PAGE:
Fine-needle aspiration biopsy (FNAB) is a recognized technique for the basic, preoperative cytological diagnosis of thyroid nodules.
Aim of the Study
To analyze the accuracy of FNAB in the diagnosis of thyroid cancer in patients with solitary and multiple thyroid nodules and to compare the demographic, clinical and pathological characteristics of patients with thyroid carcinoma in solitary and multiple tumors.
Materials and Methods
The case records of 2,403 patients with solitary and multiple thyroid tumors treated consecutively between 2008 and 2013 were analyzed retrospectively. We selected 1,645 for further analysis. A solitary thyroid nodule was observed in 493 patients, and multiple nodules were detected in 1,152 patients. Further classification of the patients in these two groups was performed on the basis of the FNAB results, type of surgery performed and histopathology. TC was histopathologically confirmed in 166 patients, and benign disease was found in 1,479. The TC patients were assigned to the study group, and those with benign thyroid disease were placed into the control group. The study group was divided into two subgroups according to the presence of cancer in a single thyroid nodule or in multiple nodules. Malignancy in a solitary thyroid nodule was diagnosed in 98 (59.0%) patients, and cancer in multiple nodules was diagnosed in 68 (41.0%). Comparative analyses of the demographic, clinical and histopathological characteristics were performed for both subgroups. The following statistical analyses were performed: comparative characteristic of subgroups, ROC analysis for study group and subgroup of patients, and multivariable logistic regression analysis for study group.
The rate of prediction of TC by FNAB was three times higher in the patients with a solitary thyroid nodule compared with those with multiple thyroid nodules and it was statistically significant (p<0.001). The rate of total thyroid resection and lack of necessity for reoperation were also significantly higher in the TC patients with a solitary nodule. The histopathological results showed that significantly more patients with a solitary nodule had advanced-stage TC (stage III or IV) and tumor progression (pT3 or pT4) (p = 0.002 for both). ROC analysis demonstrated that the overall accuracy of FNAB as a predictor of thyroid cancer presence was high, especially for the subgroup of patients with a solitary thyroid nodule (AUC = 0.958, p<0.0001). Multivariable logistic regression analysis confirmed that a positive FNAB result was the sole predictor of the performance of total resection in the TC study group (p<0.0001), while a negative FNAB result and the presence of a papillary cancer type were independent predictors of the risk of reoperation (p<0.0001 and p = 0.002, respectively).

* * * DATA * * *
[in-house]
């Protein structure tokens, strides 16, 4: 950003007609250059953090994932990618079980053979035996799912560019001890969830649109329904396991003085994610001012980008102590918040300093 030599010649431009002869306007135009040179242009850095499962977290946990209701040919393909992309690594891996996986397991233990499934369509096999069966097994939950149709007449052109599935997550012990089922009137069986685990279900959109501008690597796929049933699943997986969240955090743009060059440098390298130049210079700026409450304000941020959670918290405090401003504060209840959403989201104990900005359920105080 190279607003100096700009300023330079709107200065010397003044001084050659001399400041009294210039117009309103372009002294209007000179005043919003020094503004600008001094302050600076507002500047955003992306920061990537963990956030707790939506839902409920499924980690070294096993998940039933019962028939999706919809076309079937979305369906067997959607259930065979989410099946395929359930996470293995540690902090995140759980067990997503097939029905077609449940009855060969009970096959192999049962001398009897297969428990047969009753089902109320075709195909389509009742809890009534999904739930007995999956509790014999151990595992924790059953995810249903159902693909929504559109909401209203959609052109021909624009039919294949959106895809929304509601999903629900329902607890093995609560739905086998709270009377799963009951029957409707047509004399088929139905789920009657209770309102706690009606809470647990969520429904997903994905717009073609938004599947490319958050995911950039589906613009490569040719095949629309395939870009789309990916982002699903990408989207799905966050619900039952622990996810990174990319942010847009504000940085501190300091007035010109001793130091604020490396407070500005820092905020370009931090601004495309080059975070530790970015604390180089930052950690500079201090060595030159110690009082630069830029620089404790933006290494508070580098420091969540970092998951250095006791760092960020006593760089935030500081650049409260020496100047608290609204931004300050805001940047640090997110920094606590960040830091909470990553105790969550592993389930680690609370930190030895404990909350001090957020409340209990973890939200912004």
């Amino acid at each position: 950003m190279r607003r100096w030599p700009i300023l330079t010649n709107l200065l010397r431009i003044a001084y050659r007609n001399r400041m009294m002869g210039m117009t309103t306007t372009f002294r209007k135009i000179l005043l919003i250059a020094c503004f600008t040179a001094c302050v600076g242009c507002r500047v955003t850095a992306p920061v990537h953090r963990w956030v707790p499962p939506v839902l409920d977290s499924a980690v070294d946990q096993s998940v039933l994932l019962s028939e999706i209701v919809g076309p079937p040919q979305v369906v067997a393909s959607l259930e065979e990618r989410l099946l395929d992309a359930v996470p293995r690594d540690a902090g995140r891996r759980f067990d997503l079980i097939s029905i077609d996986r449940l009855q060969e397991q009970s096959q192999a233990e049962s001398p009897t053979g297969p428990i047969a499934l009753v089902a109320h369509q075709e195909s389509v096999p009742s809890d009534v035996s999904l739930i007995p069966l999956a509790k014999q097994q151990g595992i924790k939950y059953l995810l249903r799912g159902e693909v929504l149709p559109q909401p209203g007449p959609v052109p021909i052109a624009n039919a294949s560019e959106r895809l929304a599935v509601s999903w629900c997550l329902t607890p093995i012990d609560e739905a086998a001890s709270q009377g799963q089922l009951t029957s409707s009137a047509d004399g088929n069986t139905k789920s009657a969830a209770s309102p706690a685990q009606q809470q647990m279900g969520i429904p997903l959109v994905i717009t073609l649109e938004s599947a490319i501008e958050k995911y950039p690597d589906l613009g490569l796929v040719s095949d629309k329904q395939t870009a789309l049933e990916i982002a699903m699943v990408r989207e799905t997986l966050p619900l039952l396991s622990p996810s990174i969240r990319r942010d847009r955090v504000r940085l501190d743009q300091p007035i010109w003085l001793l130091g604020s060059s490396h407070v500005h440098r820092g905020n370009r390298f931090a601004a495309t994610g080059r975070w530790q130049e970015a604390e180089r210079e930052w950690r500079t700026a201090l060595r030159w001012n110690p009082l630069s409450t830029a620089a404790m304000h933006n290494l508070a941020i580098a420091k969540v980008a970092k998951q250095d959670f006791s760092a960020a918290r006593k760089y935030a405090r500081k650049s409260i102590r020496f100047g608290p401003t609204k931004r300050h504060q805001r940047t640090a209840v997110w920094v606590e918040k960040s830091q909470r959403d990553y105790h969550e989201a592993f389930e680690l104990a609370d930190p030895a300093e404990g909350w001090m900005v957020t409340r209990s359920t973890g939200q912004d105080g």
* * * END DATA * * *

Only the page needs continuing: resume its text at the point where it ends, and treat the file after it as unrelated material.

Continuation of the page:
FNAB often produces false-negative results in patients with multiple malignant thyroid tumors, which results in reoperation in many cases. False-negative FNAB results are rare in patients with a solitary tumor. Because of the low predictive capacity of FNAB for thyroid cancer in patients with multiple thyroid tumors, total thyroid excision should be considered in most cases despite a "negative" (no malignant) FNAB result.
Citation: Kaliszewski K, Diakowska D, Wojtczak B, Strutyńska-Karpińska M, Domosławski P, Sutkowski K, et al. (2016) Fine-Needle Aspiration Biopsy as a Preoperative Procedure in Patients with Malignancy in Solitary and Multiple Thyroid Nodules. PLoS ONE 11(1): e0146883. https://doi.org/10.1371/journal.pone.0146883
Editor: Robert L. Schmidt, University of Utah Health Sciences Center and ARUP Laboratories, UNITED STATES
Received: August 13, 2015; Accepted: December 24, 2015; Published: January 19, 2016
Copyright: © 2016 Kaliszewski et al. This is an open access article distributed under the terms of the Creative Commons Attribution License, which permits unrestricted use, distribution, and reproduction in any medium, provided the original author and source are credited.
Data Availability: All data needed to replicate the study are included in the paper and the Supporting Information files.
Funding: The authors received no specific funding for this work.
Competing interests: The authors have declared that no competing interests exist.
The value of fine-needle aspiration biopsy (FNAB) for diagnosis of thyroid pathologies has been established; however, in some specific situations, its reliability is debatable. This diagnostic tool is appropriate and valuable for the evaluation of single thyroid tumors, but has shown less efficacy for that of multinodular thyroid glands.
A false-negative FNAB result (when the appearance of cancer in a multinodular goiter is missed) is a relatively rare occurrence in diagnosis of thyroid pathologies; however, it may occur in some cases of multinodularity of the thyroid gland. This result can arise when FNAB is performed on a targeted benign nodule, and a malignant process is recognized postoperatively in another nodule. Alternatively, certain technical limitations, such as collection of nondiagnostic samples, may cause a false-negative FNAB result. Currently, fine-needle aspiration cytology (FNAC) is one of the most popular and accurate techniques for presurgically evaluating thyroid nodules . It is possible to plan the extent of surgery and further treatment based on the results of this evaluation. The most valuable information that FNAC provides is whether a nodule has neoplastic potential.